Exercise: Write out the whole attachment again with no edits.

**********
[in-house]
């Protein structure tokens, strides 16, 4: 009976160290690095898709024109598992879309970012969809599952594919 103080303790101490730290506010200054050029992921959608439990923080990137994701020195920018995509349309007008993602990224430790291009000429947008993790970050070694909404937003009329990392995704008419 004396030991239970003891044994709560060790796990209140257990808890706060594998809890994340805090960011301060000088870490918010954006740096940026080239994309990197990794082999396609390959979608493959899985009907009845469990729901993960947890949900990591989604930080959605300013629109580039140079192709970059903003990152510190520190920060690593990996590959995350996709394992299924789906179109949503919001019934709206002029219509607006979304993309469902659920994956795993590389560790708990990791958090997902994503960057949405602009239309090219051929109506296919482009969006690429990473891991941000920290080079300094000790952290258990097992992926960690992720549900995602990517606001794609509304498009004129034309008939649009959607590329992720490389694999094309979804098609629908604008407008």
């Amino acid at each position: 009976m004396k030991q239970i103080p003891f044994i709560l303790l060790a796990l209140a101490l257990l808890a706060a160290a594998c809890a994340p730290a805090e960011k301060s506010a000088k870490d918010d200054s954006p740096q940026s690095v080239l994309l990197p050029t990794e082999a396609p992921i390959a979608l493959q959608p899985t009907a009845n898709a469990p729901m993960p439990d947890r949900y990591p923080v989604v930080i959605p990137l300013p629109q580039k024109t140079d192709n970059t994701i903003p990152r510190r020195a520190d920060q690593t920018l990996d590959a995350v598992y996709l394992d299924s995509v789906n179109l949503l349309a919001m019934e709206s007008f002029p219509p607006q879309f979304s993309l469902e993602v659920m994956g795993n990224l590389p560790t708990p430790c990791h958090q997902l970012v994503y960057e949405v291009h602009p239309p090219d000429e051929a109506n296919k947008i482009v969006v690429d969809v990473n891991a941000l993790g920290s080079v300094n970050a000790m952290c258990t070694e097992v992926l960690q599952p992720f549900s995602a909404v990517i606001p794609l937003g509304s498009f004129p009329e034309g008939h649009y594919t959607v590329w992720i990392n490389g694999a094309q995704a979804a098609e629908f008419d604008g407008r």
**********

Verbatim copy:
[in-house]
């Protein structure tokens, strides 16, 4: 009976160290690095898709024109598992879309970012969809599952594919 103080303790101490730290506010200054050029992921959608439990923080990137994701020195920018995509349309007008993602990224430790291009000429947008993790970050070694909404937003009329990392995704008419 004396030991239970003891044994709560060790796990209140257990808890706060594998809890994340805090960011301060000088870490918010954006740096940026080239994309990197990794082999396609390959979608493959899985009907009845469990729901993960947890949900990591989604930080959605300013629109580039140079192709970059903003990152510190520190920060690593990996590959995350996709394992299924789906179109949503919001019934709206002029219509607006979304993309469902659920994956795993590389560790708990990791958090997902994503960057949405602009239309090219051929109506296919482009969006690429990473891991941000920290080079300094000790952290258990097992992926960690992720549900995602990517606001794609509304498009004129034309008939649009959607590329992720490389694999094309979804098609629908604008407008």
């Amino acid at each position: 009976m004396k030991q239970i103080p003891f044994i709560l303790l060790a796990l209140a101490l257990l808890a706060a160290a594998c809890a994340p730290a805090e960011k301060s506010a000088k870490d918010d200054s954006p740096q940026s690095v080239l994309l990197p050029t990794e082999a396609p992921i390959a979608l493959q959608p899985t009907a009845n898709a469990p729901m993960p439990d947890r949900y990591p923080v989604v930080i959605p990137l300013p629109q580039k024109t140079d192709n970059t994701i903003p990152r510190r020195a520190d920060q690593t920018l990996d590959a995350v598992y996709l394992d299924s995509v789906n179109l949503l349309a919001m019934e709206s007008f002029p219509p607006q879309f979304s993309l469902e993602v659920m994956g795993n990224l590389p560790t708990p430790c990791h958090q997902l970012v994503y960057e949405v291009h602009p239309p090219d000429e051929a109506n296919k947008i482009v969006v690429d969809v990473n891991a941000l993790g920290s080079v300094n970050a000790m952290c258990t070694e097992v992926l960690q599952p992720f549900s995602a909404v990517i606001p794609l937003g509304s498009f004129p009329e034309g008939h649009y594919t959607v590329w992720i990392n490389g694999a094309q995704a979804a098609e629908f008419d604008g407008r």